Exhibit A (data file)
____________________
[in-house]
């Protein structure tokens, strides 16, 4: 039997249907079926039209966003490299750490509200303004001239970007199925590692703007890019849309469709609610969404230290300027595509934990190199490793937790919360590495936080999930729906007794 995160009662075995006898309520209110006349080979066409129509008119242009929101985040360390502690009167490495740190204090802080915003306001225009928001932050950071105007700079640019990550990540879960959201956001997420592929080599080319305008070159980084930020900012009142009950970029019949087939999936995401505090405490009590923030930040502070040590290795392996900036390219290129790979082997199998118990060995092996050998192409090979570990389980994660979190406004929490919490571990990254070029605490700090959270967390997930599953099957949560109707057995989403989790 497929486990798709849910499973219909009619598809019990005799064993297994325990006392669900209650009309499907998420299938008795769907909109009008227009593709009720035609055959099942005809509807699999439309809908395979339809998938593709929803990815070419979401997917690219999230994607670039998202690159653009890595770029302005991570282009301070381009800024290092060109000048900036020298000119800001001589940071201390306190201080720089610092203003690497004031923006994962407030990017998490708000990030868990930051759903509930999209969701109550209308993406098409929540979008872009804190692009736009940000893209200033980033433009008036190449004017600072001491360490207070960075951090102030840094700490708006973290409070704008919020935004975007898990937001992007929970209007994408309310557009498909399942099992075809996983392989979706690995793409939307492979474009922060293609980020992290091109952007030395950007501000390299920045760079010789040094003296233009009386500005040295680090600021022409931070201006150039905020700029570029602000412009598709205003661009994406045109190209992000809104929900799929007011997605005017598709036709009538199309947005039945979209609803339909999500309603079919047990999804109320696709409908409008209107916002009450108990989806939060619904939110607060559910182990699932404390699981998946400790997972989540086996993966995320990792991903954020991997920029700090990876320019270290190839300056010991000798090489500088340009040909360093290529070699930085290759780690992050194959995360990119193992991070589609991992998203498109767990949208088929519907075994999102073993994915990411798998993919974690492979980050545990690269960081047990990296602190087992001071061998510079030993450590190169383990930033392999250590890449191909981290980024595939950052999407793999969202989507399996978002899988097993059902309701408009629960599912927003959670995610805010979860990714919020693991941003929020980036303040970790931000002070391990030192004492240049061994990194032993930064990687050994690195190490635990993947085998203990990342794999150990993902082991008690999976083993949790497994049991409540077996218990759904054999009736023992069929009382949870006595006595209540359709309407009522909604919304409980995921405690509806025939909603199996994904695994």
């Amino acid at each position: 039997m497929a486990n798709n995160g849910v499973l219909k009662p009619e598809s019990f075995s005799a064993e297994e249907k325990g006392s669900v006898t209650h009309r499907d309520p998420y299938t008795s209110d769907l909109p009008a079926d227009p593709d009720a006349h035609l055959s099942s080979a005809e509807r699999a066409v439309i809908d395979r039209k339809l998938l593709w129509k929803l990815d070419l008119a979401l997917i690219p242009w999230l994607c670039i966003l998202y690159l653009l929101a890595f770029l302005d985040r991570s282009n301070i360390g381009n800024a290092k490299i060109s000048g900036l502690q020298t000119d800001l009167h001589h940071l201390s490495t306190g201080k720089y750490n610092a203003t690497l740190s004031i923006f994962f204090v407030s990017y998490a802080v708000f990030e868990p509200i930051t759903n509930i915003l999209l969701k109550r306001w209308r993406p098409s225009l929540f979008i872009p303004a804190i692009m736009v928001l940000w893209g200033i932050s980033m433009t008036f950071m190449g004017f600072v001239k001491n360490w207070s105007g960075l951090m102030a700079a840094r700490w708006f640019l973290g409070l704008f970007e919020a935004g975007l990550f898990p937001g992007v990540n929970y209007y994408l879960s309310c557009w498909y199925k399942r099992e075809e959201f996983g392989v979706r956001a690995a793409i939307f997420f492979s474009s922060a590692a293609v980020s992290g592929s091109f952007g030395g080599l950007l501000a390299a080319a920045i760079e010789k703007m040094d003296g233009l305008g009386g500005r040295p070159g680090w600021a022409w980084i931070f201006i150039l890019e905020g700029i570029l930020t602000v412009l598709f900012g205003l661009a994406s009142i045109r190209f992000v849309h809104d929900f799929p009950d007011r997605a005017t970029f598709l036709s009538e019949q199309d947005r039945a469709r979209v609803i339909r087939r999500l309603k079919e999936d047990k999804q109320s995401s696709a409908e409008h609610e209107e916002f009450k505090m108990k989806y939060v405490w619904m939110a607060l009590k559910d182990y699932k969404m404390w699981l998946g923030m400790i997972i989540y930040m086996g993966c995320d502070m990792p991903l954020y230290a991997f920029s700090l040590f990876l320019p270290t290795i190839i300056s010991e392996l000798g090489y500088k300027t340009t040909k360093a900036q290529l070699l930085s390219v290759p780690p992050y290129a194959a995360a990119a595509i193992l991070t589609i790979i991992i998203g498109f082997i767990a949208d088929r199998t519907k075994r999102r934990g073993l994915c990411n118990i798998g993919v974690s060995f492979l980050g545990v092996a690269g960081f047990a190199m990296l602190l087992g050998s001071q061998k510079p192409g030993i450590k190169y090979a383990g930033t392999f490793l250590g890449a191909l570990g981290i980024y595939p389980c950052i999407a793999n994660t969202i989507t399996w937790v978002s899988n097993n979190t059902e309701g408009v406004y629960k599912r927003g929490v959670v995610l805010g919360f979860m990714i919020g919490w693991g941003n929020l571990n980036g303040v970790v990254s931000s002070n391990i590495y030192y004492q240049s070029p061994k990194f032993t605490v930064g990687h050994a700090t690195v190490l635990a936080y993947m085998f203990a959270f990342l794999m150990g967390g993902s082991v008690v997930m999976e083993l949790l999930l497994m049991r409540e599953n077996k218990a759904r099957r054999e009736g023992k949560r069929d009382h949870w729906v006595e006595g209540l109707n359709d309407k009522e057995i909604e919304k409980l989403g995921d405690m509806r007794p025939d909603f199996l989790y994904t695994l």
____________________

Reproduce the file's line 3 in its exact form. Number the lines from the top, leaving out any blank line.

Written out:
């Amino acid at each position: 039997m497929a486990n798709n995160g849910v499973l219909k009662p009619e598809s019990f075995s005799a064993e297994e249907k325990g006392s669900v006898t209650h009309r499907d309520p998420y299938t008795s209110d769907l909109p009008a079926d227009p593709d009720a006349h035609l055959s099942s080979a005809e509807r699999a066409v439309i809908d395979r039209k339809l998938l593709w129509k929803l990815d070419l008119a979401l997917i690219p242009w999230l994607c670039i966003l998202y690159l653009l929101a890595f770029l302005d985040r991570s282009n301070i360390g381009n800024a290092k490299i060109s000048g900036l502690q020298t000119d800001l009167h001589h940071l201390s490495t306190g201080k720089y750490n610092a203003t690497l740190s004031i923006f994962f204090v407030s990017y998490a802080v708000f990030e868990p509200i930051t759903n509930i915003l999209l969701k109550r306001w209308r993406p098409s225009l929540f979008i872009p303004a804190i692009m736009v928001l940000w893209g200033i932050s980033m433009t008036f950071m190449g004017f600072v001239k001491n360490w207070s105007g960075l951090m102030a700079a840094r700490w708006f640019l973290g409070l704008f970007e919020a935004g975007l990550f898990p937001g992007v990540n929970y209007y994408l879960s309310c557009w498909y199925k399942r099992e075809e959201f996983g392989v979706r956001a690995a793409i939307f997420f492979s474009s922060a590692a293609v980020s992290g592929s091109f952007g030395g080599l950007l501000a390299a080319a920045i760079e010789k703007m040094d003296g233009l305008g009386g500005r040295p070159g680090w600021a022409w980084i931070f201006i150039l890019e905020g700029i570029l930020t602000v412009l598709f900012g205003l661009a994406s009142i045109r190209f992000v849309h809104d929900f799929p009950d007011r997605a005017t970029f598709l036709s009538e019949q199309d947005r039945a469709r979209v609803i339909r087939r999500l309603k079919e999936d047990k999804q109320s995401s696709a409908e409008h609610e209107e916002f009450k505090m108990k989806y939060v405490w619904m939110a607060l009590k559910d182990y699932k969404m404390w699981l998946g923030m400790i997972i989540y930040m086996g993966c995320d502070m990792p991903l954020y230290a991997f920029s700090l040590f990876l320019p270290t290795i190839i300056s010991e392996l000798g090489y500088k300027t340009t040909k360093a900036q290529l070699l930085s390219v290759p780690p992050y290129a194959a995360a990119a595509i193992l991070t589609i790979i991992i998203g498109f082997i767990a949208d088929r199998t519907k075994r999102r934990g073993l994915c990411n118990i798998g993919v974690s060995f492979l980050g545990v092996a690269g960081f047990a190199m990296l602190l087992g050998s001071q061998k510079p192409g030993i450590k190169y090979a383990g930033t392999f490793l250590g890449a191909l570990g981290i980024y595939p389980c950052i999407a793999n994660t969202i989507t399996w937790v978002s899988n097993n979190t059902e309701g408009v406004y629960k599912r927003g929490v959670v995610l805010g919360f979860m990714i919020g919490w693991g941003n929020l571990n980036g303040v970790v990254s931000s002070n391990i590495y030192y004492q240049s070029p061994k990194f032993t605490v930064g990687h050994a700090t690195v190490l635990a936080y993947m085998f203990a959270f990342l794999m150990g967390g993902s082991v008690v997930m999976e083993l949790l999930l497994m049991r409540e599953n077996k218990a759904r099957r054999e009736g023992k949560r069929d009382h949870w729906v006595e006595g209540l109707n359709d309407k009522e057995i909604e919304k409980l989403g995921d405690m509806r007794p025939d909603f199996l989790y994904t695994l």